“It is striking that the Lord spent most of his time on Earth living an ordinary life, without standing out. It is a beautiful message that reveals the greatness of daily life, the importance in God’s eyes of every gesture and every moment of life, even the most simple.

That was her, in a nutshell. Simple life, with every day well spent. Diminutive in stature (under five feet), but with an outsized personality. Her influence is still felt, every day.

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The Family Ties That Bind, and the Greatest Grilled Cheese Ever

 

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Aunt Carmel, center, with my great grandmother Maria, and family friend Maria Commis

If you’ve been with me on this journey somewhere over these 130+ blog posts, you’re intimately familiar with my thoughts, and the specific love and admiration I have for all things family.

You’ve met the individuals who I consider the titans of our little tribe, many of them more than once: my Nonna, who arguably is the reason I started putting my fingers to a keyboard. My great aunt, also my godmother, dubbed the “Last Sicilian.” You’ve met Dominick a number of times, as well as Mariano and Antonio.

All amazing people, with equally amazing stories, that I feel compelled to share with you.

But there is one glaring omission: one that has gone for far too long and needs to be rectified.

This sin of omission happens, perhaps, for the lack of key memories. This family figure passed away when I was just a boy, not even yet a teenager.

I called her Aunt Carmel, but Carmela Tagliarini Prezio was my great aunt, my grandmother’s sister, who came here with her sisters as part of the immigration wave of Southern Italians and Sicilians to this country.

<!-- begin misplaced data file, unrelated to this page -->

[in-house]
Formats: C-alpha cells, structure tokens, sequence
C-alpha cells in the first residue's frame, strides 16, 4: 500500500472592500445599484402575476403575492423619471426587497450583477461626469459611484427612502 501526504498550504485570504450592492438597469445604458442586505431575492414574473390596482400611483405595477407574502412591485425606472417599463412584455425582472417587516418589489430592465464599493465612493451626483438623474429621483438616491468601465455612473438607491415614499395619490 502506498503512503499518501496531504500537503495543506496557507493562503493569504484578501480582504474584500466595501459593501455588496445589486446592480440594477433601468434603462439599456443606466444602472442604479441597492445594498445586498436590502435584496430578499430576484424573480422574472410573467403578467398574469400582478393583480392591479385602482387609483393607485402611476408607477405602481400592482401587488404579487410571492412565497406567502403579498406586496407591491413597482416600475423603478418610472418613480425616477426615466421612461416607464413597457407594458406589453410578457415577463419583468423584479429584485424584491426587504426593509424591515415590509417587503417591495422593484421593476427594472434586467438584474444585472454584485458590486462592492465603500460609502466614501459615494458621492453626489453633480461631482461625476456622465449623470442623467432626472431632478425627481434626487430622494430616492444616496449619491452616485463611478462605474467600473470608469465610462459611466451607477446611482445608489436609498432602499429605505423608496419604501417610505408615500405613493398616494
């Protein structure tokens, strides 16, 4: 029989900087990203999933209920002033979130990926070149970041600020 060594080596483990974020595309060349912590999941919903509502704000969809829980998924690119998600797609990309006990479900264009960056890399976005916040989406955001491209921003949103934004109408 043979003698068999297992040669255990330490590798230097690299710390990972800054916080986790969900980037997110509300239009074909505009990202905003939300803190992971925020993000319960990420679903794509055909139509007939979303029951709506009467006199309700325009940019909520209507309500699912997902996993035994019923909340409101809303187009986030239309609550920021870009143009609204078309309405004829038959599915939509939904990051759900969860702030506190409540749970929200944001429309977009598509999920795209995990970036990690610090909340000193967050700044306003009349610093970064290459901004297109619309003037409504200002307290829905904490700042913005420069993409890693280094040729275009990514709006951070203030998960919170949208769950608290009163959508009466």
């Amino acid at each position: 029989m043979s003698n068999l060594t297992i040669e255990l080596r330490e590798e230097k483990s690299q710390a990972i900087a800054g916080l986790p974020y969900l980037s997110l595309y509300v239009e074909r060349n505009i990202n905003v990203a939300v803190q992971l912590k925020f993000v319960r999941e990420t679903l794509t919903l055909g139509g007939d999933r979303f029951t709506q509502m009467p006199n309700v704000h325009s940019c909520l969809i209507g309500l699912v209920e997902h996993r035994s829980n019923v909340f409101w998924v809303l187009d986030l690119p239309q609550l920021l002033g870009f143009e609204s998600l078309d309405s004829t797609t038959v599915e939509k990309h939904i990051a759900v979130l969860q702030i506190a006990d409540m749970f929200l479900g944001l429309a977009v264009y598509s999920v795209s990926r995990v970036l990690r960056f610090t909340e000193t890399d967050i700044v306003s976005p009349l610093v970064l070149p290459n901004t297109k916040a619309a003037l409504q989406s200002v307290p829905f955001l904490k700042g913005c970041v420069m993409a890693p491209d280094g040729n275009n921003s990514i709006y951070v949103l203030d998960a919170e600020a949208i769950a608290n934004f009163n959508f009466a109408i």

Between around 1880 and 1924, more than four million Italians immigrated to the United States, half of them between 1900 and 1910 alone—the majority fleeing grinding rural poverty in Southern Italy and Sicily.

My “Aunt Carmel” had such a giant personality and family care taking instincts that she had a chance to supplant her sisters, my grandmother and godmother, as being my favorite. She just left us a little too soon to find out.2386CD98-AD99-461C-8DB6-E6ED78E53819

Her story (and their story) emigrating to the wintry slop of New York from sunny Sicily, is a dramatic one. Although I believe the connection between Italians and organized crime is an overblown stereotype perpetuated by Hollywood cinema, a true crime story was happening in Sicily to drive my grandmother’s family out.

My great-grandfather, Calogero, was running a warehouse for the government in Sicily. The local branch of organized crime targeted him as a revenue source, which he had no interest in complying with. The situation became more extreme with a warning gunshot to my great grandfather’s foot, and the future decision was made to flee Sicily when they could.

Aunt Carmel was like many other Sicilian immigrants: hard working, entrenched in her faith, and centered around family. There were mighty struggles, and good times, throughout her life. Her husband, Anthony Prezio, carved his path as one of our family’s first entrepreneurs (and restaurant owners) after holding a series of jobs.

If you’re familiar with immigration history, many of those that came to America (Irish and Italians included) were offered only the most menial, sometimes dangerous, manual labor jobs.

For some Italians, the only way for upward mobility was to start a business, in an attempt to control their own destiny.

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Celebrating life and love with family

My connection with Aunt Carmel was a close one, as the family was tight knit, living on the same block on the same street, as many immigrants were to do. My grandmother lived directly across the street, so us kids would bounce back and forth between houses as necessary.